However, with that said, if you were to ask me point blank who the better investor is, my answer is that it depends on the “market” and this is something that investors themselves can’t control.  Over the long run, the one who wins doesn’t have anything to do with gender.  The investor that wins is the one who can be aware of and control their emotions.

  The reality is that investing is simple, it’s just not easy.  The real key to success isn’t about finding the right stock or hitting the lottery.  It’s about getting the fundamentals right from the start. 

Four Fundamentals of Investing 

Balance Is Always Your Friend.  It’s important to allocate your assets in a combination of investment buckets.  These buckets represent cash, income (bonds), growth (stocks), and alternatives (investments that don’t neatly fit into the stock or bond bucket) like MLP stocks, Energy Royalty Trust stocks, gold-related investments, and preferred stocks.

Target Your Actual Goals.  The only thing that actually matters in investment planning is your own personal goals and targets.  For example, if you need $3000 a month in retirement on top of social security, then know that you need close to $750,000 in savings to comfortably do the trick.

Keep Your Costs Low.  ETFs are now a lower priced option to own a basket of between 30 to 3000 stocks.  Pricing typically at one-quarter of a percent a year vs. a full percent a year (plus) for actively managed mutual funds will make a big difference over time.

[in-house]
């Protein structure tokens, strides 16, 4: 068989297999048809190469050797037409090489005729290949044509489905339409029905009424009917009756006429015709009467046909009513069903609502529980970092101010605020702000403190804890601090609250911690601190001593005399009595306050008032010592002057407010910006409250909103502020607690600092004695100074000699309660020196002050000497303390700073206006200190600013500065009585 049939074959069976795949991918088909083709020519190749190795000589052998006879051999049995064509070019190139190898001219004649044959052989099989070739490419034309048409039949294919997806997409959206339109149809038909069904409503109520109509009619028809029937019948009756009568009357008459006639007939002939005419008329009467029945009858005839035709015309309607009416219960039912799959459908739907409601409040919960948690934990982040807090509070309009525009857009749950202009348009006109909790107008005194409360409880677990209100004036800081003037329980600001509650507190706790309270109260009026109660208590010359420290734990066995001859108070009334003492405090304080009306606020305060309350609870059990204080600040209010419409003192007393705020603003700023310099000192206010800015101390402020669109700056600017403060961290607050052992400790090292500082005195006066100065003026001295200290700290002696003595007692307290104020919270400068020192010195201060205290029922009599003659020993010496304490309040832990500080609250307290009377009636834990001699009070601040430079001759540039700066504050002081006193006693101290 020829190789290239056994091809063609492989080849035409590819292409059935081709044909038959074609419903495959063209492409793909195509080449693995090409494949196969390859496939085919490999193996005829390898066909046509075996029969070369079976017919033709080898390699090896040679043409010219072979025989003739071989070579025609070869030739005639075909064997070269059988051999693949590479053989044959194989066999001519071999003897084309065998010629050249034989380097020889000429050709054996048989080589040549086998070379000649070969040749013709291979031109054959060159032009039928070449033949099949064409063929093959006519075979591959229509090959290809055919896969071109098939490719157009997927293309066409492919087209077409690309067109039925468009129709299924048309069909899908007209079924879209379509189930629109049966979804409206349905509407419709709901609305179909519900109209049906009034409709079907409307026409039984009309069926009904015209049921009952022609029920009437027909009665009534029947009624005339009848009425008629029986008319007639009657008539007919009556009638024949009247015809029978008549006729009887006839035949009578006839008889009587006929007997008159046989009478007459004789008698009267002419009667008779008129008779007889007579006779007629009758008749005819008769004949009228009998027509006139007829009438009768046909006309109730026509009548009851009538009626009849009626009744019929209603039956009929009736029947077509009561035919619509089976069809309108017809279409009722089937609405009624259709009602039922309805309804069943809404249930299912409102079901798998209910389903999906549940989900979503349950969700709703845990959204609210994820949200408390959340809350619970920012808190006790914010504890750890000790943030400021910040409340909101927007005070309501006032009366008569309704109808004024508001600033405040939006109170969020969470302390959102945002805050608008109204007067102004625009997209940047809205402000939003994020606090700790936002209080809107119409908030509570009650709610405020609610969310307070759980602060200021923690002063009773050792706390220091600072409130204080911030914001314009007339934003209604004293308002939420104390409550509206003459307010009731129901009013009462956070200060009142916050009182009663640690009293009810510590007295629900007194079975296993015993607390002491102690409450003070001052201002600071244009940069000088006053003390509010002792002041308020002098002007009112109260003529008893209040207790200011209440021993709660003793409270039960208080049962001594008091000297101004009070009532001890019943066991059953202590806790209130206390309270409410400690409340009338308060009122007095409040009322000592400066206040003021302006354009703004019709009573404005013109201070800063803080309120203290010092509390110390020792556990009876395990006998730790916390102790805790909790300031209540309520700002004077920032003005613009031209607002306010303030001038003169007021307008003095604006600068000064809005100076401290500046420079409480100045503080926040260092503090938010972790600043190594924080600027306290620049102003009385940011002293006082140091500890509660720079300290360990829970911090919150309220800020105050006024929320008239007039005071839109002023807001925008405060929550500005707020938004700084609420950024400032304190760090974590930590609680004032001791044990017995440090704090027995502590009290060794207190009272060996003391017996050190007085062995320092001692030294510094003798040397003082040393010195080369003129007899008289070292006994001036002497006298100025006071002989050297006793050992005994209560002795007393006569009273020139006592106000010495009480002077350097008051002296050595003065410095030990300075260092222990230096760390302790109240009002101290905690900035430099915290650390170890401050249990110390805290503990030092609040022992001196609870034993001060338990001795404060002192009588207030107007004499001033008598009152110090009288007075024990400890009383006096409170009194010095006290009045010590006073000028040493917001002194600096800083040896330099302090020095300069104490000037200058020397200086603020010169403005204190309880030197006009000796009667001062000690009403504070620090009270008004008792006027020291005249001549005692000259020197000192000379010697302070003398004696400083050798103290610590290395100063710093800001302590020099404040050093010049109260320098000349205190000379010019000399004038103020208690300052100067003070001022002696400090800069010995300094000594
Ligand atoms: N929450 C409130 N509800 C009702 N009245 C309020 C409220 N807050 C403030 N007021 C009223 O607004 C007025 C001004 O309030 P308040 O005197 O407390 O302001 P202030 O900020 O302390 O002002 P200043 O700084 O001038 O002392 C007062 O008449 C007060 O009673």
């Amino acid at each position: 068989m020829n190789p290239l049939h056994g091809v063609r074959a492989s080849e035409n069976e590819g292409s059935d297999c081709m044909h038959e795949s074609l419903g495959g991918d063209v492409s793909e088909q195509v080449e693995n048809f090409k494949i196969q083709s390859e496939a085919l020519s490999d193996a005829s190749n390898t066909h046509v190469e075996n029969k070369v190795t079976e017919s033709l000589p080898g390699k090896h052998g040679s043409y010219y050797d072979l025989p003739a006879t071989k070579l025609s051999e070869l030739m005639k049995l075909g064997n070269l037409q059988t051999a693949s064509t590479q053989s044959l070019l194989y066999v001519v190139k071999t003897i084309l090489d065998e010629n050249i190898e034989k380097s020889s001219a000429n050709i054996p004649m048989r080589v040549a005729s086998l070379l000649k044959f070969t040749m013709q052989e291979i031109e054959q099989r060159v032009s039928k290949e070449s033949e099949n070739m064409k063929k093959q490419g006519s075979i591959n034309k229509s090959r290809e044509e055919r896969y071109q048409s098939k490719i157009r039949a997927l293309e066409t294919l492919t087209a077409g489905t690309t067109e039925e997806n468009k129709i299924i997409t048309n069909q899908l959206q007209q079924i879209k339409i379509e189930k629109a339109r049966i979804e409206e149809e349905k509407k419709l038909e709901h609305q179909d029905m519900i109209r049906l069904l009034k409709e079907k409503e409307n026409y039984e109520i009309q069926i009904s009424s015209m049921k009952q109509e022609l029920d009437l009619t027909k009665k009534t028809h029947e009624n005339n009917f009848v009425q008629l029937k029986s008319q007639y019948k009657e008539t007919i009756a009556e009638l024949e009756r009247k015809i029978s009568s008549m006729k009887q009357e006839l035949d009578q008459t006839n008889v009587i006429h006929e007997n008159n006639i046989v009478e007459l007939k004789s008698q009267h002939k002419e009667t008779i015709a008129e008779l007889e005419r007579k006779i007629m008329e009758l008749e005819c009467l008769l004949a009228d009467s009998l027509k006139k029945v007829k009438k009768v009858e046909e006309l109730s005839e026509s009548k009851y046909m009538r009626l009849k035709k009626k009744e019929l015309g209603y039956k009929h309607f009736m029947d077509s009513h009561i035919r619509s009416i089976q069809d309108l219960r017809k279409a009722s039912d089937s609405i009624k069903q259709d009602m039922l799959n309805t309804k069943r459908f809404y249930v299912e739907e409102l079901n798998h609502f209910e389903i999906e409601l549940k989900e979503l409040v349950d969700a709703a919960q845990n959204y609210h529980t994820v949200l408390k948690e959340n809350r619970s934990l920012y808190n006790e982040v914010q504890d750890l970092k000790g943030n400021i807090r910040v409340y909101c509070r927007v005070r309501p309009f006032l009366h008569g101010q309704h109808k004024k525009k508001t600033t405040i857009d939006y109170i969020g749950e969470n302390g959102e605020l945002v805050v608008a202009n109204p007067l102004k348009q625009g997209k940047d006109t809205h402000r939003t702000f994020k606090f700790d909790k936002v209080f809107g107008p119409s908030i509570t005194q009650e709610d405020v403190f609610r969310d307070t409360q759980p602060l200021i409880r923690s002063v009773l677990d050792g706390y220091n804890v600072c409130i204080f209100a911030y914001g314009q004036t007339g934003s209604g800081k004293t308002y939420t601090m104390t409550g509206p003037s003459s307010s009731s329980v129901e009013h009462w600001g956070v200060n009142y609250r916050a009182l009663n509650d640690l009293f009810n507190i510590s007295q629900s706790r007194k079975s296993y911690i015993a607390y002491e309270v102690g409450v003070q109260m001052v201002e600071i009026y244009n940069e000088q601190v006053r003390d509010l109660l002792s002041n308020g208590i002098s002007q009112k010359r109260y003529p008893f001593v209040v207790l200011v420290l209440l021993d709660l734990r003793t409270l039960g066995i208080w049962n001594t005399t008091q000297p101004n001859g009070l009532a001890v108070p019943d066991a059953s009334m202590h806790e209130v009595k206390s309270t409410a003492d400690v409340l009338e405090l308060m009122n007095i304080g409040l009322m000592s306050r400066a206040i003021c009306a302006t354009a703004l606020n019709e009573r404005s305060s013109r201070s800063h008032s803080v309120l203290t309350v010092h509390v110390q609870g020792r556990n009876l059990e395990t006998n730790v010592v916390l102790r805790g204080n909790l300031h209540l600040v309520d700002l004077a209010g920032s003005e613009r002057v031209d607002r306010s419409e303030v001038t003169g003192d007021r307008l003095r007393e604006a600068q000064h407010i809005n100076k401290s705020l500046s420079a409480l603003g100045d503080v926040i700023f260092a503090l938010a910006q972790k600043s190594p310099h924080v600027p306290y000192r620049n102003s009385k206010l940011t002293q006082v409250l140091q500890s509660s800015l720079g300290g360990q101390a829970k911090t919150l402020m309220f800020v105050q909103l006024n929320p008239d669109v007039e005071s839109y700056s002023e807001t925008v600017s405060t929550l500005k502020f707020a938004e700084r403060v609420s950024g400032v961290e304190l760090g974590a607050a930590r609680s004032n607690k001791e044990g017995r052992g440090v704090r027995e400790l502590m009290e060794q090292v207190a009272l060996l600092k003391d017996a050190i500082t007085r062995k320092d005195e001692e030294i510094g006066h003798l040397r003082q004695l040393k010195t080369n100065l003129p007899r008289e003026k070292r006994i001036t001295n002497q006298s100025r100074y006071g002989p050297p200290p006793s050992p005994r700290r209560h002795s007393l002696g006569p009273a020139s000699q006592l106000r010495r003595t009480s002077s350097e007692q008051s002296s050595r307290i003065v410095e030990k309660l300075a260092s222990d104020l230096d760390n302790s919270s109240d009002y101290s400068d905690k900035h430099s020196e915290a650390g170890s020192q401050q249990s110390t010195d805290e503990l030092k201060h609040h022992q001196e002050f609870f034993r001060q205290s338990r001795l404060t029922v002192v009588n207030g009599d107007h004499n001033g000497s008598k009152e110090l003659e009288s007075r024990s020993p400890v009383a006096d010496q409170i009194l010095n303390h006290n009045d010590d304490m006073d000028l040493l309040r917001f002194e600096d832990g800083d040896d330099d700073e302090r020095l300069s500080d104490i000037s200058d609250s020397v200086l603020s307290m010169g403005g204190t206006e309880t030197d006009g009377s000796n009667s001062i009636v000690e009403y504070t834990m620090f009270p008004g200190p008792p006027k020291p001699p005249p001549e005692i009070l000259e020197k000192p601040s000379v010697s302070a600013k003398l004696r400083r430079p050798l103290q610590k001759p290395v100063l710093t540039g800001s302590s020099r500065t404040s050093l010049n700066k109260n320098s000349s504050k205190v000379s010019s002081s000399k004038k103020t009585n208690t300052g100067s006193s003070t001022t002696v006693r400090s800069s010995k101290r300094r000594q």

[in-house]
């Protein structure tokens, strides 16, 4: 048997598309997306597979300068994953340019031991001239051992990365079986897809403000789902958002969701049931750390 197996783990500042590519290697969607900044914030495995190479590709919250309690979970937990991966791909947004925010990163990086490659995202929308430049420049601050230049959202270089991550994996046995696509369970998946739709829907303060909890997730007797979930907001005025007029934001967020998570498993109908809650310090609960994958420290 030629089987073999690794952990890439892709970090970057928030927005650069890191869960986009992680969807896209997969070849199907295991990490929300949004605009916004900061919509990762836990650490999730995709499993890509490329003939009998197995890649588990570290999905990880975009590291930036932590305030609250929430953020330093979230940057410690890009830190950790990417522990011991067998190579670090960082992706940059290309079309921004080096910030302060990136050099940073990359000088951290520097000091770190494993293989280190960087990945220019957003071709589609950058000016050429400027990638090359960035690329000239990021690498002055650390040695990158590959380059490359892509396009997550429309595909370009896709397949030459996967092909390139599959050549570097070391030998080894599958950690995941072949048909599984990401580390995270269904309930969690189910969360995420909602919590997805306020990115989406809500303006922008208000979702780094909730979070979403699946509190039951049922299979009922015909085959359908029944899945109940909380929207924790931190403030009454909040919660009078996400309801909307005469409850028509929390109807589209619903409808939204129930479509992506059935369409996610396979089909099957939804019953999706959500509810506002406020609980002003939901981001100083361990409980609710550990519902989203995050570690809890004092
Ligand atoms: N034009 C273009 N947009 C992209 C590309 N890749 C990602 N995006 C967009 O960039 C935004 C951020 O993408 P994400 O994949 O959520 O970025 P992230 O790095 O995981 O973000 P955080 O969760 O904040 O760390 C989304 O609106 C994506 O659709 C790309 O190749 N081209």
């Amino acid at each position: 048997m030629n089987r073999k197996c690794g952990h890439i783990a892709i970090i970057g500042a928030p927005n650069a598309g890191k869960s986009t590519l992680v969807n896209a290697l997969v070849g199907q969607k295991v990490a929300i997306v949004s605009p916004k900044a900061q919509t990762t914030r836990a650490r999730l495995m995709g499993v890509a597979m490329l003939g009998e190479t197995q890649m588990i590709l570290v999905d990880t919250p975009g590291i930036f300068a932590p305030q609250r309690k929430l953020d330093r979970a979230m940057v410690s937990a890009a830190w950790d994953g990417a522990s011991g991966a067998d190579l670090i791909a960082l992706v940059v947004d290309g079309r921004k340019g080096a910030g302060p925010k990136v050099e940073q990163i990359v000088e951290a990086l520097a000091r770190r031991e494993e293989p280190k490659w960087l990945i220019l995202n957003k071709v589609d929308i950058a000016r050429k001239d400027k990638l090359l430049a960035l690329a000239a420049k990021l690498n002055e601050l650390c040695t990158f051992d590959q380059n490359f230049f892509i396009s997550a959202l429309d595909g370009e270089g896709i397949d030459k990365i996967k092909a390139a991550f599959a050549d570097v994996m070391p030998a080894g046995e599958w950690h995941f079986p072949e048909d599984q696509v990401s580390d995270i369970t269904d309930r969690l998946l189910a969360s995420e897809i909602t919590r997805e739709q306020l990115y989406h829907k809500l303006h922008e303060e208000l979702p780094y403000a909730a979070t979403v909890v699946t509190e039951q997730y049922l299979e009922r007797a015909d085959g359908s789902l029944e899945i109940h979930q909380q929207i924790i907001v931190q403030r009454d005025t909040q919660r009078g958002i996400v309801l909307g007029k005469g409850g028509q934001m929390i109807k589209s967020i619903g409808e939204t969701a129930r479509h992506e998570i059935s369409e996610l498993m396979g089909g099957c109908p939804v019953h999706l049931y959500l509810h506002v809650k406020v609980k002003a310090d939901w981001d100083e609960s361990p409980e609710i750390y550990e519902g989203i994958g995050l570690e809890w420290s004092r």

Patience.  Very few people ever get rich overnight.  Most wealthy people have gotten rich slowly, methodically, and with hard work.  This is a formula that still works to this day.   

Conclusion

This debate is going to rage on for years to come.  At the end of the day, gender doesn't really make a difference.  The best investors will be the ones who get the fundamentals down from the start.  

Disclosure:  This information is provided to you as a resource for informational purposes only.  It is being presented without consideration of the investment objectives, risk tolerance or financial circumstances of any specific investor and might not be suitable for all investors.  Past performance is not indicative of future results.  Investing involves risk including the possible loss of principal.  This information is not intended to, and should not, form a primary basis for any investment decision that you may make. Always consult your own legal, tax or investment advisor before making any investment/tax/estate/financial planning considerations or decisions. 

Wes Moss is the Chief Investment Strategist at the financial planning firms Capital Investment Advisors and Wela. He is also the host of the Money Matters radio show on WSB Radio, and a host of the TV show Atlanta Tech Edge on Atlanta’s NBC affiliate. In 2014, he was named one of America’s top 1,200 financial advisors by Barron’s Magazine. He is the author of several books including his most recent, You Can Retire Sooner Than You Think  - The 5 Money Secrets of the Happiest Retirees, which has been one of Amazon’s best-selling retirement books in 2014.